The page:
New Research: Leveraged ETFs Do Make Markets Volatile
New paper shows rebalancing a problem at end of day for real estate sector stocks.
March 25, 2015
A few years ago, everyone was jumping on leveraged and inverse exchange-traded funds (ETFs) as the cause of extreme market volatility—particularly during the last minutes of the trading day. At the frontline of this argument was New York Times writer Andrew Ross Sorkin who argued in his column that leveraged and inverse ETFs, which have to rebalance at the end of every day, are the probable cause of extreme market volatility at that time.
Since then, a lot of time and resources have been spent trying to get to the bottom of this phenomenon—after all, no one wants another flash crash. The most recent research-based conclusion is that no, leveraged and inverse ETFs don’t cause market volatility because capital flows essentially increase or decrease rebalancing demand. In other words, it all washes out in the end.
Fair enough, but now a team of academics has come up with new evidence that perhaps leveraged and inverse ETFs do ramp up end-of-day volatility—and that the effects can be detrimental to investors.
The paper “The Impact of Leveraged and Inverse ETFs on Underlying Real Estate Returns” is published in the latest issue of Real Estate Economics. Researchers Qing Bai, Shaun A. Bond and Brian Hatch explain that the construction of leveraged and inverse ETFs makes them particularly problematic from a rebalancing standpoint: as they seek to match returns of double or triple the daily return of the underlying index (on the up or downside) they rely not just on holdings of the index constituents and cash but on futures and swaps as well.
The authors use ProShares (one of the largest providers of leveraged and inverse ETFs) as an example of how a product is built: for a 2x S&P500 leveraged ETF, 85% is invested in the S&P500 stocks, with the remainder in cash. However, they also purchase S&P500 futures to increase the S&P 500 exposure to 110% and, finally, enter into long equity index swaps to achieve the target exposure of 200%.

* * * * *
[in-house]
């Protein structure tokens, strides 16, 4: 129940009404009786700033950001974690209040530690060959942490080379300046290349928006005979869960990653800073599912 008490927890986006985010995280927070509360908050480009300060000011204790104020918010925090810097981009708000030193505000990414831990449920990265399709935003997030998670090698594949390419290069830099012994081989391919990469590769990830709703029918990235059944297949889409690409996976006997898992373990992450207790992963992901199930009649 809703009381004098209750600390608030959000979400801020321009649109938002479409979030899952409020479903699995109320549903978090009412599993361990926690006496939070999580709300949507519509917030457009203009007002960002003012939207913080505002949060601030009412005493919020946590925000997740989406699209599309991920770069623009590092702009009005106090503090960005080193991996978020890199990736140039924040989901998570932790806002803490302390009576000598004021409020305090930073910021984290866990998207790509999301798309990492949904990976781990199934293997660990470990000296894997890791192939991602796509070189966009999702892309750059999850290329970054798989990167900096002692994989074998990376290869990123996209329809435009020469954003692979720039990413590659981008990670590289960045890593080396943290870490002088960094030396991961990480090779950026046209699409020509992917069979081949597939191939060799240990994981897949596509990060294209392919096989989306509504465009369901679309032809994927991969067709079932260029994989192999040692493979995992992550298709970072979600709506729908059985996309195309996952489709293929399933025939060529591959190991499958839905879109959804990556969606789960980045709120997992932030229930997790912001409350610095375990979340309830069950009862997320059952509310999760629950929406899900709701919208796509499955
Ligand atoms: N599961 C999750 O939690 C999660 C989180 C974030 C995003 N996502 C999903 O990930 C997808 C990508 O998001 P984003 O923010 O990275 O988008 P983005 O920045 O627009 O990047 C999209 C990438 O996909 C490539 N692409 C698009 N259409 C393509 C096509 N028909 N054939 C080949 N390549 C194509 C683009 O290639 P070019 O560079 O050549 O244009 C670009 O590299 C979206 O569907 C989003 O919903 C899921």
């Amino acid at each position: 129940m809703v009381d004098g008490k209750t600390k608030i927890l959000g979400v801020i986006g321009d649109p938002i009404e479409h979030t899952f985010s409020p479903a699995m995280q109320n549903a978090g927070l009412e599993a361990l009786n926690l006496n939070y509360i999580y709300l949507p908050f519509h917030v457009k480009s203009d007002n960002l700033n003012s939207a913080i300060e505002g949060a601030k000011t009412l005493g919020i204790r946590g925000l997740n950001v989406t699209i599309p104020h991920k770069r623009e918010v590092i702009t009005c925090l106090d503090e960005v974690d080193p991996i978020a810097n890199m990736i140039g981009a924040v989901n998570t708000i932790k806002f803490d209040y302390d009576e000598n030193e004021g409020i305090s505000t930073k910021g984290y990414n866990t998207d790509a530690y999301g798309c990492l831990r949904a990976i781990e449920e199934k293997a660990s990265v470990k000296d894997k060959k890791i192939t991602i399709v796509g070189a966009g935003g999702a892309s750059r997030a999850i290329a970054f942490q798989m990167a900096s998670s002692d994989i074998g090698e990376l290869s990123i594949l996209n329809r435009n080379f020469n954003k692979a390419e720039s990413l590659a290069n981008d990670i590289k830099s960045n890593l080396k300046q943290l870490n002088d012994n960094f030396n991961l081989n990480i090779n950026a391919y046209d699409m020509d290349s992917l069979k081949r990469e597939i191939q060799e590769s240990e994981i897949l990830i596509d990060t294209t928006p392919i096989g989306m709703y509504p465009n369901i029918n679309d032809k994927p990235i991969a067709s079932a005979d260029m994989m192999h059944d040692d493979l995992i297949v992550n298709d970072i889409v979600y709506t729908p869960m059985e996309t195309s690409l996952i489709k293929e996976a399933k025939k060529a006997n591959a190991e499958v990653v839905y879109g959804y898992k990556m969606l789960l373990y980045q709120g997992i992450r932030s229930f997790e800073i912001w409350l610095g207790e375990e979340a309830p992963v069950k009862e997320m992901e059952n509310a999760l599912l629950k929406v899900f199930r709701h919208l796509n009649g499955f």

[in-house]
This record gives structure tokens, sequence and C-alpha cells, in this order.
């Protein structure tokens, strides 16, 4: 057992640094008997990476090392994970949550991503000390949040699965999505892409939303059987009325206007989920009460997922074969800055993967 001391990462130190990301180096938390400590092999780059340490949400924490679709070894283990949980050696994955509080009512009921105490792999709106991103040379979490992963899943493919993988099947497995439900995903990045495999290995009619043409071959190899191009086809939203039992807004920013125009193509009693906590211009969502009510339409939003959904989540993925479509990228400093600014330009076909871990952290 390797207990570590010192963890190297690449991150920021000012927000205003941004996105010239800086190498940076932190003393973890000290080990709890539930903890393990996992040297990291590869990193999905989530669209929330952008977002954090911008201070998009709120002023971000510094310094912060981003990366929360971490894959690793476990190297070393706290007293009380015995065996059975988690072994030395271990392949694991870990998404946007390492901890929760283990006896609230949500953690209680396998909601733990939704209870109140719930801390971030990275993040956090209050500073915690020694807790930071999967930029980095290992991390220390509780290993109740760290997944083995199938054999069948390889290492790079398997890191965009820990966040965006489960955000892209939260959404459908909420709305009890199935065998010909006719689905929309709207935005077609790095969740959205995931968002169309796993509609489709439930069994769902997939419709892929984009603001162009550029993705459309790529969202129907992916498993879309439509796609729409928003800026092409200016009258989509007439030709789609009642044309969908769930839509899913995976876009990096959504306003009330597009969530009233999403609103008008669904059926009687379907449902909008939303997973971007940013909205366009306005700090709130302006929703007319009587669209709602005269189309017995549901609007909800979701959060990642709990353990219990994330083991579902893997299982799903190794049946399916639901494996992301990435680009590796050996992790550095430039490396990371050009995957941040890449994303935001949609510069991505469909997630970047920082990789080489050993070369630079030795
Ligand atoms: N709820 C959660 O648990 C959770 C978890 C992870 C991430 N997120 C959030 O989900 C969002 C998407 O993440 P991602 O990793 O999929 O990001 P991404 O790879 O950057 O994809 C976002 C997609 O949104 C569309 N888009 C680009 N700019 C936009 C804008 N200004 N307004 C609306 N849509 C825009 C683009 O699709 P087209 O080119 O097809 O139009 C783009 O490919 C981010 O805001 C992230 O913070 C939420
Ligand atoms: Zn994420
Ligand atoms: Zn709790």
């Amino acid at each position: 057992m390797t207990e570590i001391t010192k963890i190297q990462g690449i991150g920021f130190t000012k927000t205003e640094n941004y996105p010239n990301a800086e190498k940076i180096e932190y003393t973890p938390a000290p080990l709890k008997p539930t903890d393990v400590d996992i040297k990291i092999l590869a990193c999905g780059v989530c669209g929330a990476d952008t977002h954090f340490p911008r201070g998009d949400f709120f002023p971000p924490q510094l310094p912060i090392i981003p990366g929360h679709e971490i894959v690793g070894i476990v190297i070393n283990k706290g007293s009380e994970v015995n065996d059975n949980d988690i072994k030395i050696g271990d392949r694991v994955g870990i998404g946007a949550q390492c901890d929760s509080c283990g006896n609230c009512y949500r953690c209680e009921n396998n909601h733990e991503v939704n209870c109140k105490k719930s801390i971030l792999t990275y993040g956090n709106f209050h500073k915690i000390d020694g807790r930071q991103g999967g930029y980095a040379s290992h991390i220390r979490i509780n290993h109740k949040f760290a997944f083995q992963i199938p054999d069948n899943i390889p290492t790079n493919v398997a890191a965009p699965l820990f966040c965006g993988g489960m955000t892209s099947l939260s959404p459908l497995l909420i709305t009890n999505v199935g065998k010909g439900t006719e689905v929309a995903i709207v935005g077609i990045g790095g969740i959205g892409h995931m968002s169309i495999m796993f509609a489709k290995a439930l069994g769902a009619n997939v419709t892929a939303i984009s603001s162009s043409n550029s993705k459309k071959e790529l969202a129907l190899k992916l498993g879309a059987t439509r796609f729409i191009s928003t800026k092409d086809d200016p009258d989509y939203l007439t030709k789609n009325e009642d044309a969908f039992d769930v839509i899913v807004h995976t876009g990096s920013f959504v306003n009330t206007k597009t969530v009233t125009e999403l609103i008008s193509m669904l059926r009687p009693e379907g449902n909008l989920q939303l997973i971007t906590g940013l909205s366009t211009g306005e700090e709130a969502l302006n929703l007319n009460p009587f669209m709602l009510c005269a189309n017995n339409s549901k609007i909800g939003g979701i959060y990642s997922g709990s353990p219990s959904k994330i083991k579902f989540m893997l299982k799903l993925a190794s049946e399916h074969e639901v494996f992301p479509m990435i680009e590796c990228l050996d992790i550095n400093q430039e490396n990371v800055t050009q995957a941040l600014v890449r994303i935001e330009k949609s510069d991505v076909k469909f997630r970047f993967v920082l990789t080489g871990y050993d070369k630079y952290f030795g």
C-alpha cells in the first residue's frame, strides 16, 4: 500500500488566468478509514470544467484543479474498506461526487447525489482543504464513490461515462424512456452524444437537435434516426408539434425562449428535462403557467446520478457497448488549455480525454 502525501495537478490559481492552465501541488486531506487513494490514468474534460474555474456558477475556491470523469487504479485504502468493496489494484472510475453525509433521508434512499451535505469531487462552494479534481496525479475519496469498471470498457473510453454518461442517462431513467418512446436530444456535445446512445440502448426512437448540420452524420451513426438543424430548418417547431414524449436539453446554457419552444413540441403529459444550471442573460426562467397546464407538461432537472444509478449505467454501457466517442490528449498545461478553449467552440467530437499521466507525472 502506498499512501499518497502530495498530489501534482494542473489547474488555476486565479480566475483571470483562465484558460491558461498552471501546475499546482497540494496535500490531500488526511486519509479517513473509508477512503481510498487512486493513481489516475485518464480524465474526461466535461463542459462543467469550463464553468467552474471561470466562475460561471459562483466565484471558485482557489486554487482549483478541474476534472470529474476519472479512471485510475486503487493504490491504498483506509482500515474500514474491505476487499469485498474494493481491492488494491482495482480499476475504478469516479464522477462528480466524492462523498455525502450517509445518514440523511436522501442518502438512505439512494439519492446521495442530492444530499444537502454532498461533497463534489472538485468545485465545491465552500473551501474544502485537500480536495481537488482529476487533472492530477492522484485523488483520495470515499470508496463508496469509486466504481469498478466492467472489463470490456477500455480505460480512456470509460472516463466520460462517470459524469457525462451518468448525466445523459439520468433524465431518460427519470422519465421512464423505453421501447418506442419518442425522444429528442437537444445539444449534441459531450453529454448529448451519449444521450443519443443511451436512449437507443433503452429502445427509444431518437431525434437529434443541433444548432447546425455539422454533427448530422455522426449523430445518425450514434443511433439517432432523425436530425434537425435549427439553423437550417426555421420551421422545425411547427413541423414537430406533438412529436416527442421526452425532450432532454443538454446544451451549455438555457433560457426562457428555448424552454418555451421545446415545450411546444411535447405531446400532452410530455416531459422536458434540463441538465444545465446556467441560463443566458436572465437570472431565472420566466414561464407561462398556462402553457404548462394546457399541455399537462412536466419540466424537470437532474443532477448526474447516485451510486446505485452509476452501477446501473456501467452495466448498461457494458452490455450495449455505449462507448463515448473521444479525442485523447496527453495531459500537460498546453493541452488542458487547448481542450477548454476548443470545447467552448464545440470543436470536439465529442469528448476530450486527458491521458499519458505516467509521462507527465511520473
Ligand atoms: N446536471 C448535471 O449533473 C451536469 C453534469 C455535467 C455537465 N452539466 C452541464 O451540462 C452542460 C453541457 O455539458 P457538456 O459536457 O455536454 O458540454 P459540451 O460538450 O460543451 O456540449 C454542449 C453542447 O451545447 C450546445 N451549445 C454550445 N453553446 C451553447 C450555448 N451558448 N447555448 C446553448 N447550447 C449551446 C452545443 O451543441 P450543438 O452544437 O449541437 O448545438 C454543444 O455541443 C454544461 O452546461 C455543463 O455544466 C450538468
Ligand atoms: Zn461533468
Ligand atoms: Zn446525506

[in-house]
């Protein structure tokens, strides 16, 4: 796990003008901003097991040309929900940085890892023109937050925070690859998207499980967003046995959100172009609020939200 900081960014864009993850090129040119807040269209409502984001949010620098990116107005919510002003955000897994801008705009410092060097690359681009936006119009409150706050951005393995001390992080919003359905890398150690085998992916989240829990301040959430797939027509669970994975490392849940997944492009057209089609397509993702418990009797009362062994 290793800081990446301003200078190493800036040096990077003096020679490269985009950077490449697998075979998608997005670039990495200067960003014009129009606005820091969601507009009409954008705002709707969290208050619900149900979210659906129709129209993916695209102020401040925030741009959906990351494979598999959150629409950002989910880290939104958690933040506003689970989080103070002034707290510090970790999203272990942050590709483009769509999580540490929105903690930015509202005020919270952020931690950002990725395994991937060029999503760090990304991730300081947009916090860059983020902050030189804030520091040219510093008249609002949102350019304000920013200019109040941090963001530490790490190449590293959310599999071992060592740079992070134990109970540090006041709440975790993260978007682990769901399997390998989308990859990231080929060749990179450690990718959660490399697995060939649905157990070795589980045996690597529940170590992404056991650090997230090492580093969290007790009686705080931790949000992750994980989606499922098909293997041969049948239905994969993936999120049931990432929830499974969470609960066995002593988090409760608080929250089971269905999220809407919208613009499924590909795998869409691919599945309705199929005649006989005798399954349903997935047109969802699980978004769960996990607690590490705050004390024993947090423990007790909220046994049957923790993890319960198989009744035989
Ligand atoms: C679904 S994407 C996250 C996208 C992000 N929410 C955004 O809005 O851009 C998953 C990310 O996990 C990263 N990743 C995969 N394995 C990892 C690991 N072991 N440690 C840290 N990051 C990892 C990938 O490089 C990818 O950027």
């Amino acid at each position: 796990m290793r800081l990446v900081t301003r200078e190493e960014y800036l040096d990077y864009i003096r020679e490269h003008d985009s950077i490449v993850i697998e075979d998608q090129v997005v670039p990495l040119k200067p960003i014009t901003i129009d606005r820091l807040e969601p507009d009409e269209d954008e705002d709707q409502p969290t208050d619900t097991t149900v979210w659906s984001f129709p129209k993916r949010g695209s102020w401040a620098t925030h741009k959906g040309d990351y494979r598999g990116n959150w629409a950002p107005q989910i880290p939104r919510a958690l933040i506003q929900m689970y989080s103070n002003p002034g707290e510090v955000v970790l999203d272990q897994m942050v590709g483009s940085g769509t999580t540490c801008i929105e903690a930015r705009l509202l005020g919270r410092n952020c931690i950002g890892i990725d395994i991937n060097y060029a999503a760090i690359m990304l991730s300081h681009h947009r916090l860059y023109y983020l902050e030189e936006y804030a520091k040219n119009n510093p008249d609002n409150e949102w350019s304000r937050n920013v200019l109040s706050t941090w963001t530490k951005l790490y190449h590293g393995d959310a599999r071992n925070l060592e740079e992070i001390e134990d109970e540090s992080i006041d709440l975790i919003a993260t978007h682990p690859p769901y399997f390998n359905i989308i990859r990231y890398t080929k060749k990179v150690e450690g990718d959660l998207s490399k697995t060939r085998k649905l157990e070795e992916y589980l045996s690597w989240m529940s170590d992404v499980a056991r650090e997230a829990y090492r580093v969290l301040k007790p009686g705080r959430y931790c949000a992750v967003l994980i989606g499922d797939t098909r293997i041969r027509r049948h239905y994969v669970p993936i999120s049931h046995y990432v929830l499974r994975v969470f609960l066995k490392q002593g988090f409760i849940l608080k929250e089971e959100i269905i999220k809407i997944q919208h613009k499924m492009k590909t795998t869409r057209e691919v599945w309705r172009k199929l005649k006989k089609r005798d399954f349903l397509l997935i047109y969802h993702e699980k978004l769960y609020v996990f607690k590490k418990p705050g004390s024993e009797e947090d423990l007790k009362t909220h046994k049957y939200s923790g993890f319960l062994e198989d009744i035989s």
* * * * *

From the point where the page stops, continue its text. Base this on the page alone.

All that is rebalanced daily. That’s a lot of activity—and it could lead to pressure on prices of component stocks, particularly as leveraged or inverse ETFs rebalance in the same direction.
But doesn’t it all even out in the end due to fund flows, as the previous research points out? Not necessarily.
Bai, Bond and Hatch focus on the real estate sector, which some believe is particularly vulnerable. Using the Dow Jones U.S. Real Estate Index, the team does indeed find that component stocks experience increased volatility, increased trading activity and increased continuation of returns/momentum. Such findings support the claims that leveraged ETFs do affect markets when they rebalance. But it might correct itself early the next day—and that’s important for investors to know.
As the authors write:
The greater the rebalancing buying (selling) activity the larger
(smaller) the returns in the component stock. Not surprisingly, we also find that
the magnitude of absolute rebalancing demand is directly related to component stock volatility.
As the authors find, leveraged ETF-related trading causes “prices overshooting and volatility” late in the day (between 3 p.m. and 4 p.m.) for smaller, volatile real estate sector stocks. That overshooting tends to be reversed in the first house of the next day.
What affect can this have on investors? As the authors write, on days that real estate sector volatility is high, the size of the impact on a typical stock during that 3 p.m. to 4 p.m. time can be 234 basis points and can swing as high as 327 basis points.
You can download the paper here. Meantime, the debate over the market impact of leveraged and inverse ETFs appears to be open—for investors, particularly in the real estate sector, it could mean added caution during volatile times. And an understanding that, while late-day volatility might be put to rest in the early hours of the next trading day, it’s something investors might need to be aware of as they make their trading decisions.